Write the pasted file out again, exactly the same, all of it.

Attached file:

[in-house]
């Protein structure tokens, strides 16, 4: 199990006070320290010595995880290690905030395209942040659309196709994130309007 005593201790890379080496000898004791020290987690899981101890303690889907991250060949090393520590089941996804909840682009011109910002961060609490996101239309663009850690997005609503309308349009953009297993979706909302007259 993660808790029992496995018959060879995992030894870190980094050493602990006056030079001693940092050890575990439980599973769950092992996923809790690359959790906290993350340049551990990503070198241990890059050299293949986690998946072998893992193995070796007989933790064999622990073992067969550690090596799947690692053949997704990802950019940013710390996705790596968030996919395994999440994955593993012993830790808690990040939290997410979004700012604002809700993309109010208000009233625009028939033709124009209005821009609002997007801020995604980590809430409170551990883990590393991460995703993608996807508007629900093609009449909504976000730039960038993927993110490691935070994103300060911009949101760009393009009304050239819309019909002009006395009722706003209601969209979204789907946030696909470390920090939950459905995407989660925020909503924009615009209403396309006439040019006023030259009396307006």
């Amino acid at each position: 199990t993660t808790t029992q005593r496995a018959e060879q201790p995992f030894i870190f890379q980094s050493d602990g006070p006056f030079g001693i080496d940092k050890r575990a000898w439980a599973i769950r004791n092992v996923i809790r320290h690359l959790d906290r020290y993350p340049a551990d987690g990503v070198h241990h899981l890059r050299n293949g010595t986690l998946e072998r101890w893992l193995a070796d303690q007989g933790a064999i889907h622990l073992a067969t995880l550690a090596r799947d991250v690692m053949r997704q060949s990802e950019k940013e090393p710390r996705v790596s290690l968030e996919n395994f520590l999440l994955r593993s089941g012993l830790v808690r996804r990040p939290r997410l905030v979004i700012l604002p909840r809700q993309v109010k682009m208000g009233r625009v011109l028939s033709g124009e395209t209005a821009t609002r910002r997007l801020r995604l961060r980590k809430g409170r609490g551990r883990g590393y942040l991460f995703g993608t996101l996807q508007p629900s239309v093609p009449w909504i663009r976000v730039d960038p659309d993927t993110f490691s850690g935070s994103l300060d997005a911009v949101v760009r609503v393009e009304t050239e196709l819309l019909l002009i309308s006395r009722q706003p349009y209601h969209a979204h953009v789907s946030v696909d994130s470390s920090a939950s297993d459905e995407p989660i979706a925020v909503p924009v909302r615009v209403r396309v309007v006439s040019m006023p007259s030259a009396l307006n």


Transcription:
[in-house]
């Protein structure tokens, strides 16, 4: 199990006070320290010595995880290690905030395209942040659309196709994130309007 005593201790890379080496000898004791020290987690899981101890303690889907991250060949090393520590089941996804909840682009011109910002961060609490996101239309663009850690997005609503309308349009953009297993979706909302007259 993660808790029992496995018959060879995992030894870190980094050493602990006056030079001693940092050890575990439980599973769950092992996923809790690359959790906290993350340049551990990503070198241990890059050299293949986690998946072998893992193995070796007989933790064999622990073992067969550690090596799947690692053949997704990802950019940013710390996705790596968030996919395994999440994955593993012993830790808690990040939290997410979004700012604002809700993309109010208000009233625009028939033709124009209005821009609002997007801020995604980590809430409170551990883990590393991460995703993608996807508007629900093609009449909504976000730039960038993927993110490691935070994103300060911009949101760009393009009304050239819309019909002009006395009722706003209601969209979204789907946030696909470390920090939950459905995407989660925020909503924009615009209403396309006439040019006023030259009396307006």
């Amino acid at each position: 199990t993660t808790t029992q005593r496995a018959e060879q201790p995992f030894i870190f890379q980094s050493d602990g006070p006056f030079g001693i080496d940092k050890r575990a000898w439980a599973i769950r004791n092992v996923i809790r320290h690359l959790d906290r020290y993350p340049a551990d987690g990503v070198h241990h899981l890059r050299n293949g010595t986690l998946e072998r101890w893992l193995a070796d303690q007989g933790a064999i889907h622990l073992a067969t995880l550690a090596r799947d991250v690692m053949r997704q060949s990802e950019k940013e090393p710390r996705v790596s290690l968030e996919n395994f520590l999440l994955r593993s089941g012993l830790v808690r996804r990040p939290r997410l905030v979004i700012l604002p909840r809700q993309v109010k682009m208000g009233r625009v011109l028939s033709g124009e395209t209005a821009t609002r910002r997007l801020r995604l961060r980590k809430g409170r609490g551990r883990g590393y942040l991460f995703g993608t996101l996807q508007p629900s239309v093609p009449w909504i663009r976000v730039d960038p659309d993927t993110f490691s850690g935070s994103l300060d997005a911009v949101v760009r609503v393009e009304t050239e196709l819309l019909l002009i309308s006395r009722q706003p349009y209601h969209a979204h953009v789907s946030v696909d994130s470390s920090a939950s297993d459905e995407p989660i979706a925020v909503p924009v909302r615009v209403r396309v309007v006439s040019m006023p007259s030259a009396l307006n």